Conduct a thorough background check
A background check is standard practice by many organizations to verify whether a potential employee is actually who they claim to be. It involves checking their education and employment background, medical history, and possible criminal record. Background checks are especially important in the construction industry due to the nature of the job. Construction employees are exposed to real dangers on-site and hiring unqualified workers will not only endanger themselves but also others.
That said, background checks require significant time and financial investment. With the industry experiencing tight deadlines, worker shortage, and payment issues, conducting background checks to screen job candidates is a tedious process. However, only through a background check can you verify a candidate’s educational merits and eliminate any uncertainty that clouds hiring decisions. It can also discourage dishonest candidates from filing their application, ensuring that you meet qualified candidates sooner instead of weeding through dozens of resumes.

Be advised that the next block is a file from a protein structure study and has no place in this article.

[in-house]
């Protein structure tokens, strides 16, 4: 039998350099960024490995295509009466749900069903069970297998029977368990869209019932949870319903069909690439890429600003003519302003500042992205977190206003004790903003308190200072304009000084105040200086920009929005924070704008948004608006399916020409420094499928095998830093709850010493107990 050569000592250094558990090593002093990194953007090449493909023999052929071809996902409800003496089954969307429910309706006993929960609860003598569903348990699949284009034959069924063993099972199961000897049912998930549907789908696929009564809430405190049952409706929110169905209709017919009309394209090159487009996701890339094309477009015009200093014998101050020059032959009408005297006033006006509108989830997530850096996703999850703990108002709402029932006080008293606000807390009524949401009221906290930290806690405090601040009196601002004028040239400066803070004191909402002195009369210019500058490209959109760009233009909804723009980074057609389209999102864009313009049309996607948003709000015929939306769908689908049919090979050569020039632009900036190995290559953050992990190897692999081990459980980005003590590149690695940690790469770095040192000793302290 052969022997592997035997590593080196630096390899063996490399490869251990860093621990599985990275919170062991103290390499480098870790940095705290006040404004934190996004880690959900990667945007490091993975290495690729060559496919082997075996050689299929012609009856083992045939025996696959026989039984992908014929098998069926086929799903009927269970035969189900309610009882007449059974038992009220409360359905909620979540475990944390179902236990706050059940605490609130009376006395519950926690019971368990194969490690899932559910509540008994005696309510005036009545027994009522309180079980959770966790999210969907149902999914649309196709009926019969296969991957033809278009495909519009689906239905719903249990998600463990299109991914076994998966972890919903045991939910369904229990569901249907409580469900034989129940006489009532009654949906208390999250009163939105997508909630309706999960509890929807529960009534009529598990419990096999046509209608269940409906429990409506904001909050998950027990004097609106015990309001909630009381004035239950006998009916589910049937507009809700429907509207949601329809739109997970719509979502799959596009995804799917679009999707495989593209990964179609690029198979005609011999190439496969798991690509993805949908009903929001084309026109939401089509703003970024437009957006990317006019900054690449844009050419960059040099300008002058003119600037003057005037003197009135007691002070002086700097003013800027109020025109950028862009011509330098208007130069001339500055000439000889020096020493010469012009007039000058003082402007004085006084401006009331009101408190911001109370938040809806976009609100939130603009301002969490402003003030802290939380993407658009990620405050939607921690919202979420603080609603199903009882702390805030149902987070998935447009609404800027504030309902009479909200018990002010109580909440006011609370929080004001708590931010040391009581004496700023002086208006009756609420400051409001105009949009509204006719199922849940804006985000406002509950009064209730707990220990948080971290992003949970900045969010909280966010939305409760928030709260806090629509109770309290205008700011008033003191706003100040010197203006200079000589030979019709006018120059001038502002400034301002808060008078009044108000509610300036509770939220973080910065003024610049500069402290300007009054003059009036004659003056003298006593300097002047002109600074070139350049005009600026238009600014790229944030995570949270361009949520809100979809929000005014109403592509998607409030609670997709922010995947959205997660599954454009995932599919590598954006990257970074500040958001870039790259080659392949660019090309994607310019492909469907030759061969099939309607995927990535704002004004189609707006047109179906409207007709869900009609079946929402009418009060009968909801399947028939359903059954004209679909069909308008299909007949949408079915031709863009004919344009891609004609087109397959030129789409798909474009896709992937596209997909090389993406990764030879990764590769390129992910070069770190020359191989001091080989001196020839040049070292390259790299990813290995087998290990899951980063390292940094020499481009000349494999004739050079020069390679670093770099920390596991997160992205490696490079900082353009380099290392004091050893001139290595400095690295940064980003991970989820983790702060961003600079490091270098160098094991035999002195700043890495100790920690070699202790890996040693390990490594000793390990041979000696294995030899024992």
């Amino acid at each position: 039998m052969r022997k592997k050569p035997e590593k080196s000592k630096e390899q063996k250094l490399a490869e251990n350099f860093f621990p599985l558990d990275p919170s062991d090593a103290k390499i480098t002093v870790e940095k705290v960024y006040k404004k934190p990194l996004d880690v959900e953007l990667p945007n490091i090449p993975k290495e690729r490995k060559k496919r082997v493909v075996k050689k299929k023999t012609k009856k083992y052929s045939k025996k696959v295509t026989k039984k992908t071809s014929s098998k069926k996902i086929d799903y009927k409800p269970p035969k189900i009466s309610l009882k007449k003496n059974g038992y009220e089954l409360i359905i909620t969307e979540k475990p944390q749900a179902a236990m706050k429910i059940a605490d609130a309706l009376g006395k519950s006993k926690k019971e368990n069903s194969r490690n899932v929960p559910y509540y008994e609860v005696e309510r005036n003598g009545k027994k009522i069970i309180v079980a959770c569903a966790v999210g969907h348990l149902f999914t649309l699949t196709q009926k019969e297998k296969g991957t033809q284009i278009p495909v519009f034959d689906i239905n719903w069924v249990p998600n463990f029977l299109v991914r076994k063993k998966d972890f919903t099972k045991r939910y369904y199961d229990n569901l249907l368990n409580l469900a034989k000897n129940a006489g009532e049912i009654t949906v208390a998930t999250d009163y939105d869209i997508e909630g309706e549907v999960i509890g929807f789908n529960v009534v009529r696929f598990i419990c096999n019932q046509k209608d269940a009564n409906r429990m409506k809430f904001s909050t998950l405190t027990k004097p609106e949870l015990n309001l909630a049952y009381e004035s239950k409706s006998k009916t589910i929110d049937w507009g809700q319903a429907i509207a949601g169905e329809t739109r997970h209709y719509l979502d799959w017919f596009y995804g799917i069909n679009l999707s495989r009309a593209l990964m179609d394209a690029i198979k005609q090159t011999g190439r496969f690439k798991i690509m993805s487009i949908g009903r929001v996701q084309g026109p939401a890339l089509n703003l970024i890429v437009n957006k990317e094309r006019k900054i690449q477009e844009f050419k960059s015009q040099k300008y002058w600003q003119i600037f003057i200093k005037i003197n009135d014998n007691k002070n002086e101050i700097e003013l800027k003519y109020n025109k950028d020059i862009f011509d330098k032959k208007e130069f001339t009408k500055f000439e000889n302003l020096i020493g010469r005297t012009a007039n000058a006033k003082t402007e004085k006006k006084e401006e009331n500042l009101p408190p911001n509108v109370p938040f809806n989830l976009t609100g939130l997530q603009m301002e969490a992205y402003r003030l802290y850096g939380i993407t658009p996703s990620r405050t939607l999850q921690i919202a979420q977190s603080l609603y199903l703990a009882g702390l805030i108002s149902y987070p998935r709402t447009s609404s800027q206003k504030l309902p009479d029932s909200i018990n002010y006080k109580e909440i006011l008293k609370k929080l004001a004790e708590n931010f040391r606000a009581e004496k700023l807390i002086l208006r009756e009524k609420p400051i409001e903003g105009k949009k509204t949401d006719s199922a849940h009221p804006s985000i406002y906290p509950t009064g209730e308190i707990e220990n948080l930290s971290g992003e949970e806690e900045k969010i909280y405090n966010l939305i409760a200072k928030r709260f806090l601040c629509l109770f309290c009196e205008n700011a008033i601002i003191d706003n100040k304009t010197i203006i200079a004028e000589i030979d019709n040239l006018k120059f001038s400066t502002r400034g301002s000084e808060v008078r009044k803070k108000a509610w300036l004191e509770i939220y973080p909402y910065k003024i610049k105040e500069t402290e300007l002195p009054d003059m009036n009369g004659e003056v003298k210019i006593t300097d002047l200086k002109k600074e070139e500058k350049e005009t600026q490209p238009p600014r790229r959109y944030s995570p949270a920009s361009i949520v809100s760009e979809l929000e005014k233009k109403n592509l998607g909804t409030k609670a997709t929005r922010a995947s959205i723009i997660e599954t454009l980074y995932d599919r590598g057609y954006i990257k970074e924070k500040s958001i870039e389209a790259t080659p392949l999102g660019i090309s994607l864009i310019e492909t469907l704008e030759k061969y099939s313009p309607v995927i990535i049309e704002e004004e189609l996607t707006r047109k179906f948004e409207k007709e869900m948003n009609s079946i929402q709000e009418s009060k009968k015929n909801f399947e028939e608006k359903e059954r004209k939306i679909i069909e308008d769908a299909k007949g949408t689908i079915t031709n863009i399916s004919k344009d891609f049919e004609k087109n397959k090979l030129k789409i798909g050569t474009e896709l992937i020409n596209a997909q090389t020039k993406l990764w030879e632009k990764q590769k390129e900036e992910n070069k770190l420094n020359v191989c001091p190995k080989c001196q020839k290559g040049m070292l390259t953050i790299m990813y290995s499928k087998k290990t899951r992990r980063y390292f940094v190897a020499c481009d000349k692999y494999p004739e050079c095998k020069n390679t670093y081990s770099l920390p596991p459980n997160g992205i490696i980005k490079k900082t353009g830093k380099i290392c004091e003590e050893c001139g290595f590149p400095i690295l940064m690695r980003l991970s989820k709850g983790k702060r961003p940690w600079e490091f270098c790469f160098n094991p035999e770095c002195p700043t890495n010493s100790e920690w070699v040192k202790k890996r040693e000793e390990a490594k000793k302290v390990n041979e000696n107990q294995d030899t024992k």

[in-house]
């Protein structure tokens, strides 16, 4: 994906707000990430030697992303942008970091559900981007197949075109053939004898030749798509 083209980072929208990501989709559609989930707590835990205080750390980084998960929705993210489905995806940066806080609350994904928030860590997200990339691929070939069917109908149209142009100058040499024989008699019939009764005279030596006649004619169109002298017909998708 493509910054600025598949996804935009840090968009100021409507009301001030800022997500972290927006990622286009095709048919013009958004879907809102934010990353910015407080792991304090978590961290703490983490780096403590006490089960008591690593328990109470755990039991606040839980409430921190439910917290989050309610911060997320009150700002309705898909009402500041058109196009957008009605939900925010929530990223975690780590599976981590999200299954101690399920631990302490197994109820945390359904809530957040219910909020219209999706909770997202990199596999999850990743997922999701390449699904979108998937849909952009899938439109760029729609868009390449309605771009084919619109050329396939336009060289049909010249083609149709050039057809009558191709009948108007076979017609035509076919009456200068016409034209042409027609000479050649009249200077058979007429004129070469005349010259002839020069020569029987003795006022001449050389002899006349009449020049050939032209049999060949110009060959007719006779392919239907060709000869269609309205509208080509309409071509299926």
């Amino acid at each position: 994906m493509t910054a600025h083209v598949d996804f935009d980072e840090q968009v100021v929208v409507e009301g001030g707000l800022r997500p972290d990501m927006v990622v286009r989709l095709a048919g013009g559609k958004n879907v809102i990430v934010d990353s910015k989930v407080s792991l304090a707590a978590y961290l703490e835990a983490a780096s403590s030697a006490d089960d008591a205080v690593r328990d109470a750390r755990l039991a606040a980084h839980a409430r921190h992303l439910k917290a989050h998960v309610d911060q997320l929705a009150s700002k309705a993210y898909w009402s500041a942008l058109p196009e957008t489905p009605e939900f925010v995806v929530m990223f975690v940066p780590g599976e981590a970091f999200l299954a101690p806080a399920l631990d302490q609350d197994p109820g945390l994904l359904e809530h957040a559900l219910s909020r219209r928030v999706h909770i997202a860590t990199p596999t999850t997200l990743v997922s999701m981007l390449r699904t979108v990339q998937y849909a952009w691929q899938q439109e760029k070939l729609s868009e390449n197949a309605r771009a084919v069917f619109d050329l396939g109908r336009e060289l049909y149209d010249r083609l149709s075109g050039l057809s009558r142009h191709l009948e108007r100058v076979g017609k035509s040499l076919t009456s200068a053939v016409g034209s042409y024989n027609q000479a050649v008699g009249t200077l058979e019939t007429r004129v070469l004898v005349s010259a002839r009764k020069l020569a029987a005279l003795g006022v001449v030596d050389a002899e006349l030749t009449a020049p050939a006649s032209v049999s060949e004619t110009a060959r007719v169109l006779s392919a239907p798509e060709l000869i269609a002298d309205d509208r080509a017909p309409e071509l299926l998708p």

Choose the right test to administer
It is critical that construction organizations administer tests that measure skills, abilities, and traits that are relevant to the job. Using the job requirements and responsibilities as the basis, determine which types of tests make sense for the specific job role. General capabilities such as problem-solving, critical thinking, and learning ability are all valuable for all construction positions. More specific tests on the operation of equipment and the use of construction techniques are also vital in getting insight into how potential candidates will conduct themselves while on the job. It is always a good practice to select tests on a role-to-role basis.